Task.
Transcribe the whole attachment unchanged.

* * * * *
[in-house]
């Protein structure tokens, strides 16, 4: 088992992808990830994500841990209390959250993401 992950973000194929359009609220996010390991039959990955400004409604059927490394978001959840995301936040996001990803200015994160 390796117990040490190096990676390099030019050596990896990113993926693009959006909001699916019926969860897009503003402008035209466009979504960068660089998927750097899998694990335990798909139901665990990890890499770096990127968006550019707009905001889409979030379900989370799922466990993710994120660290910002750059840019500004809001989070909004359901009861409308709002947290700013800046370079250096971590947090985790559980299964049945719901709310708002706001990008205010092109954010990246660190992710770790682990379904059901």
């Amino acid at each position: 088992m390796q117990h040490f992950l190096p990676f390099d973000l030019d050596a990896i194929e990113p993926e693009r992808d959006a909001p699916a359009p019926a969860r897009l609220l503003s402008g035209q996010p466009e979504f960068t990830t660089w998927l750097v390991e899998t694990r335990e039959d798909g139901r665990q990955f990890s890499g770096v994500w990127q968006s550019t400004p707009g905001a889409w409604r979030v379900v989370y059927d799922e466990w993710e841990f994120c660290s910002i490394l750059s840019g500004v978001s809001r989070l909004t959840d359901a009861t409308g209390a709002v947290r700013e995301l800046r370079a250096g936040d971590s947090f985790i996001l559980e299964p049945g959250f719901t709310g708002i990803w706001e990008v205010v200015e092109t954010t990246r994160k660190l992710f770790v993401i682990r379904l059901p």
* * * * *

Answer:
[in-house]
């Protein structure tokens, strides 16, 4: 088992992808990830994500841990209390959250993401 992950973000194929359009609220996010390991039959990955400004409604059927490394978001959840995301936040996001990803200015994160 390796117990040490190096990676390099030019050596990896990113993926693009959006909001699916019926969860897009503003402008035209466009979504960068660089998927750097899998694990335990798909139901665990990890890499770096990127968006550019707009905001889409979030379900989370799922466990993710994120660290910002750059840019500004809001989070909004359901009861409308709002947290700013800046370079250096971590947090985790559980299964049945719901709310708002706001990008205010092109954010990246660190992710770790682990379904059901």
């Amino acid at each position: 088992m390796q117990h040490f992950l190096p990676f390099d973000l030019d050596a990896i194929e990113p993926e693009r992808d959006a909001p699916a359009p019926a969860r897009l609220l503003s402008g035209q996010p466009e979504f960068t990830t660089w998927l750097v390991e899998t694990r335990e039959d798909g139901r665990q990955f990890s890499g770096v994500w990127q968006s550019t400004p707009g905001a889409w409604r979030v379900v989370y059927d799922e466990w993710e841990f994120c660290s910002i490394l750059s840019g500004v978001s809001r989070l909004t959840d359901a009861t409308g209390a709002v947290r700013e995301l800046r370079a250096g936040d971590s947090f985790i996001l559980e299964p049945g959250f719901t709310g708002i990803w706001e990008v205010v200015e092109t954010t990246r994160k660190l992710f770790v993401i682990r379904l059901p």